Itís a fact that an inside cat lives a longer, healthier life than the kitty that puts pawns on the pavement.
Scary Things and Monsters!
Outdoor cats face dozens of dangers including cars, other cats ready to fight for love or territory, exposure to fleas, ticks, worms, and sickness or death from eating spoiled food or household poisons.
More visits to the veterinarian. The outdoor cat will need to see the veterinarian a lot more often than an indoor cat, and that means higher vet bills. Fleas, ticks, worms, abscesses, cuts, diarrhea, a dull coat, or weight loss are all signs of trouble and are most often seen in outdoor cats.
Outdoor cats are more prone to get lost. Not all outdoor cats can find their way home. It just takes one time to get lost.
Cats raised indoors are perfectly content in their world. They may meow to go outside, but you know that "Scary Things and Monsters" lurk outside!
A Neutering Quiz
Isnít it wrong to deprive an animal of the natural right to reproduce?
NO, itís wrong to allow these animals to reproduce millions of unwanted offspring who are eventually killed because there arenít enough responsible homes.
If I find homes for my petsí litters then Iím not contributing to the problem, am I?
YES. Only a certain number of people want pets. So every home you found for your petís offspring took a home away from a loving animal already at a shelter.
Shouldnít every female pet have at least one litter before being spayed?
NO. In fact, your pet will be healthier if she never sexually matures. Her personality will not improve either. She is just as likely to become less social and more
aggressive after having a litter as she is to become calmer and gentler.
Shouldnít children experience the miracle of birth?
NO. A more important lesson to teach your child would be responsible pet ownership and concern for life by explaining why their pet should not have babies.
Doesnít neutering alter an animalís personality?
NO. Personality changes that may result from neutering are for the better. Not being distracted by the instinctual need to find a mate helps stop roaming and be
calmer; though not less protective of their territory.
Only females add to the overpopulation problem, right?
NO. A male may father far more offspring in his lifetime than a female can mother.
Wonít animal shelters take care of the surplus animals?
NO. Shelters try the best they can to place animals in loving homes, but the number of homeless animals far exceeds the number of available homes. This leaves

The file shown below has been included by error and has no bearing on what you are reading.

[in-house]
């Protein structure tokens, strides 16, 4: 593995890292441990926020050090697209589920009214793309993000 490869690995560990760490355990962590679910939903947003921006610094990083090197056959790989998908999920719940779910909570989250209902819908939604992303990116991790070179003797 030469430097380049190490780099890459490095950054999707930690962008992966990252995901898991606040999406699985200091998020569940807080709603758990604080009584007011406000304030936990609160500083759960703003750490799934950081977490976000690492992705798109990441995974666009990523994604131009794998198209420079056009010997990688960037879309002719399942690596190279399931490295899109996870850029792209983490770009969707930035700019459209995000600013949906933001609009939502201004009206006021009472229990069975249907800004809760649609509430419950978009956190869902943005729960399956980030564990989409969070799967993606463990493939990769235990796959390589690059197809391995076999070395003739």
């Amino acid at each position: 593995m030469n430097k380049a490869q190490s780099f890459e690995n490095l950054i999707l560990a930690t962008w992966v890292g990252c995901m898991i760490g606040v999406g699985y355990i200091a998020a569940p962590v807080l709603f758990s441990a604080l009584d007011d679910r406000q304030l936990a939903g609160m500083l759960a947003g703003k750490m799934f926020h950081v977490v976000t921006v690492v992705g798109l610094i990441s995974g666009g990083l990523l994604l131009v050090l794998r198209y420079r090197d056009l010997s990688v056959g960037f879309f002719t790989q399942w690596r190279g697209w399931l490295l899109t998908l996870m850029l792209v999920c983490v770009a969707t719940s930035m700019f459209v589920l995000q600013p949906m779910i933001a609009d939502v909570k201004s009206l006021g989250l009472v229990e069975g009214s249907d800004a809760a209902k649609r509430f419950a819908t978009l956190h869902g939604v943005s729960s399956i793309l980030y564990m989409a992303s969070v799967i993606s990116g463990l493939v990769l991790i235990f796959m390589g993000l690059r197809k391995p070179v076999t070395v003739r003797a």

many loving and healthy animals in our community who must be euthanized as the only humane solution to this tragic dilemma.
Only spaying and neutering can end the overpopulation problem.
Why Neuter Rover?
Most people can see the obvious benefit of spaying a female dogóavoiding unwanted liftersóbut donít know the many medical and behavioral benefits of having
their male dog neutered:
Neutered dogs are healthier. Neutered dogs are less likely to develop prostate problems and testicular tumors. By eliminating most roaming and fighting, neutering
reduces the risk of injury and infection, saving you expensive veterinary bills.
Neutered dogs are more content and better behaved. Neutering reduces the annoying and embarrassing urge of male dogs to "mount" furniture or peopleís legs.
Neutering reduces aggression against other animals. A male sensing a female in heat nearby may break down doors and jump fences, and will roam the
neighborhood searching for her. Neutering relieves this sexual frustration and lets the dog relax and enjoy being part of the family. Dogs have no psychological sex
drive. They feel no need to reproduce, and are happier when theyíre neutered.
Neutering is a relatively safe and painless operation done by a licensed veterinarian. In some areas, neutered dogs are eligible for reduced license fees that soon
make up the cost of the operation.
By neutering your dog, you enhance his chances of living a long healthy life, save yourself a great deal of potential trouble and cost, and make your pet a more
content family member.